Although the high content of unsaturated fatty acids (palmitic, stearic, oleic and linoleic acids), lignans (sesamin, asarinin, sesamolin and sesamol) and gamma-tocopherol responsible for pain relief are sesame oil benefits [43], the exact mechanism of action by which sesame oil alleviates pain is still unknown. Thus, exploring the mechanisms of action and correlating the pharmacological activity with chemical composition of sesame oil seem to be necessary. In this study, the limitation noted was the patients’ response to pain which is affected by genetic differences that were out of the researchers’ control. Also, we tried to consider most of the confounding factors by the inclusion and exclusion criteria. The other limitation was the small sample size and the single center experience. However, the study had an 80% power to detect the difference regarding the main study outcomes. Further larger and multi-center studies are required to elucidate the role of the sesame oil on pain severity in trauma patients.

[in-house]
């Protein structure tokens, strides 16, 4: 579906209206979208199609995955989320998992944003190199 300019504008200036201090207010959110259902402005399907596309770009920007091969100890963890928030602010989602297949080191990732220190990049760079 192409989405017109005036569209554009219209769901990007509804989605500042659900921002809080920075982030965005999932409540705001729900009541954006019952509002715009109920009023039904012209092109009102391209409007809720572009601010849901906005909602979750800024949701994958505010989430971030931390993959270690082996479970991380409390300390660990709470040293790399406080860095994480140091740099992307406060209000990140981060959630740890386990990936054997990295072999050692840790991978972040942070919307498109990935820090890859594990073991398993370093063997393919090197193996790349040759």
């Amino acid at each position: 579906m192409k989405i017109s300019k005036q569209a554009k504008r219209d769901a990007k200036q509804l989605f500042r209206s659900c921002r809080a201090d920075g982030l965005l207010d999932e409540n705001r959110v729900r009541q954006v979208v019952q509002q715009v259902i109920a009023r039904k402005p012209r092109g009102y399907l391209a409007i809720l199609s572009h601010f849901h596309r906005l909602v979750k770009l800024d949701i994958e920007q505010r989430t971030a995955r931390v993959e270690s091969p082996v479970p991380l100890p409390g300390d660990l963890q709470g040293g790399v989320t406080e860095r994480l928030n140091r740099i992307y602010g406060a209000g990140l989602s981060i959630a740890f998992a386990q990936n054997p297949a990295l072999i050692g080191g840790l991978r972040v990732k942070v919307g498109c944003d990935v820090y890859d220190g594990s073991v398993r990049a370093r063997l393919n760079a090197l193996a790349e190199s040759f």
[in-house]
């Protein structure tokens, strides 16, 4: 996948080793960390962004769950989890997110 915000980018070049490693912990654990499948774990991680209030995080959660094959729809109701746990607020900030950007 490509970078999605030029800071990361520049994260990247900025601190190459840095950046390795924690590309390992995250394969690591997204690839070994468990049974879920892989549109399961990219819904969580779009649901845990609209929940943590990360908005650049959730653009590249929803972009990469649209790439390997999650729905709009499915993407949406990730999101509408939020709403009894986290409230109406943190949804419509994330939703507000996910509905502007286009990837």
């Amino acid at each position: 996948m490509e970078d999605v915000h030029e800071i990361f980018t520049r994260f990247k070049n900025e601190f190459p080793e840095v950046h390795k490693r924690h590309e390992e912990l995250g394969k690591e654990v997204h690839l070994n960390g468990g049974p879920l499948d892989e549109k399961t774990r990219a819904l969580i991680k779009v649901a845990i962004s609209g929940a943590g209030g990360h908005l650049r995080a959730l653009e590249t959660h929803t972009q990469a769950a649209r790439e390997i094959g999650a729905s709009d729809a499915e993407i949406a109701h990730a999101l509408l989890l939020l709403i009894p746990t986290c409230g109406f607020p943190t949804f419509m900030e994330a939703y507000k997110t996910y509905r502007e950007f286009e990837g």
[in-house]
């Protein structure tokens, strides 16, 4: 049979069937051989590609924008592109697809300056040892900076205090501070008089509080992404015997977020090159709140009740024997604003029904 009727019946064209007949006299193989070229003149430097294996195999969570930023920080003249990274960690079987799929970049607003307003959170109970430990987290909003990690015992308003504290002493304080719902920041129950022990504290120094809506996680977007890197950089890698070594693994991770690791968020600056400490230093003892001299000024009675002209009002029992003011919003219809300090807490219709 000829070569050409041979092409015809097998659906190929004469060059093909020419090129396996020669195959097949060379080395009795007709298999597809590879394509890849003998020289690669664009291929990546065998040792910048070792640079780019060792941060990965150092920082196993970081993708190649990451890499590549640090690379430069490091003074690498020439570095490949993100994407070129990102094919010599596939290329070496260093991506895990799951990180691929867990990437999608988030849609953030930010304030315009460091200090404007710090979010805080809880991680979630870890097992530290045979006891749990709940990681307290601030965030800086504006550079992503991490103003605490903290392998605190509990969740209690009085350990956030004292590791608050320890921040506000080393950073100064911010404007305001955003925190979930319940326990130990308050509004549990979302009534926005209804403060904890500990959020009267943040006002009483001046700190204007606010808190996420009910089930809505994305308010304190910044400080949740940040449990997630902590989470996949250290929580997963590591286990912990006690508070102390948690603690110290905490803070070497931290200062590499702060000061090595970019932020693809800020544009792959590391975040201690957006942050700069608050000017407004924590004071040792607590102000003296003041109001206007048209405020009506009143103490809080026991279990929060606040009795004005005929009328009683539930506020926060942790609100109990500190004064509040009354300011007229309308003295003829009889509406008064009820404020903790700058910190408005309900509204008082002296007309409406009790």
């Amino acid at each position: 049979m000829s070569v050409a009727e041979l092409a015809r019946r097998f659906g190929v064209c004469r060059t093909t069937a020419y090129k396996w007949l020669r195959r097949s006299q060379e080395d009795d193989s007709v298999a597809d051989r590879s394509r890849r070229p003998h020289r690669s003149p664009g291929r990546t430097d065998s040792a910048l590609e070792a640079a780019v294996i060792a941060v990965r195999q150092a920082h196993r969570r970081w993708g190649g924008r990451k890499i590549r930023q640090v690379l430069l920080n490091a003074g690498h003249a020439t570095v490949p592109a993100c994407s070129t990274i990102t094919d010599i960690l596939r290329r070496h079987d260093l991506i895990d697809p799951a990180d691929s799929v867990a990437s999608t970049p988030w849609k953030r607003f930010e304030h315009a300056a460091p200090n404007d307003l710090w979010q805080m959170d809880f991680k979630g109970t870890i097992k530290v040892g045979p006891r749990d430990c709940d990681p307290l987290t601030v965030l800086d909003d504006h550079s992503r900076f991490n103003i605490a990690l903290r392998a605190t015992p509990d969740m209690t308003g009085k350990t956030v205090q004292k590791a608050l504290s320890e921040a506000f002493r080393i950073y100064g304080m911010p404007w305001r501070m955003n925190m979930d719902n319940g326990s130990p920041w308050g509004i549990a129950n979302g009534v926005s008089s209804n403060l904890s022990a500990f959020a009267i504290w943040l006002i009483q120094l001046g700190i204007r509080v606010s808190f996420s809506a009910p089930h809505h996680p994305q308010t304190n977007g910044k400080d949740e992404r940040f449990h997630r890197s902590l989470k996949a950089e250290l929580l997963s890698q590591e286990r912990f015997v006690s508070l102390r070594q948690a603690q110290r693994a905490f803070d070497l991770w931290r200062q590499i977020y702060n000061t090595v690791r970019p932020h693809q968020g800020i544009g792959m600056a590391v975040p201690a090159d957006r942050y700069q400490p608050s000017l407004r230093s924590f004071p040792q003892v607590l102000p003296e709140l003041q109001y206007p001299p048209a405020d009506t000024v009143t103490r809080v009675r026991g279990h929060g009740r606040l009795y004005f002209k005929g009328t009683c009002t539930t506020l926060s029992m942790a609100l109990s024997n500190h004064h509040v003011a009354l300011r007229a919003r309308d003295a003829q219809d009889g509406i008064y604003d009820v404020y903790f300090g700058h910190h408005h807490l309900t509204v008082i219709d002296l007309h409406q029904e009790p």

In conclusion, our findings suggest that the topical use of sesame oil extracted from Tahini has a pain reliever effect on the skin after bruising and it helps prevent skin discoloration. Further larger studies are required to confirm the results of the current study.

 

Acknowledgements

The authors would like to thank Shiraz University of Medical Sciences, Shiraz, Iran and also Center for Development of Clinical Research of Nemazee Hospital and Dr. Nasrin Shokrpour for editorial assistance.

Conflict of Interest: There is no conflict of interest to be declared regarding the manuscript.

Source of Funding: This article has no source of funding.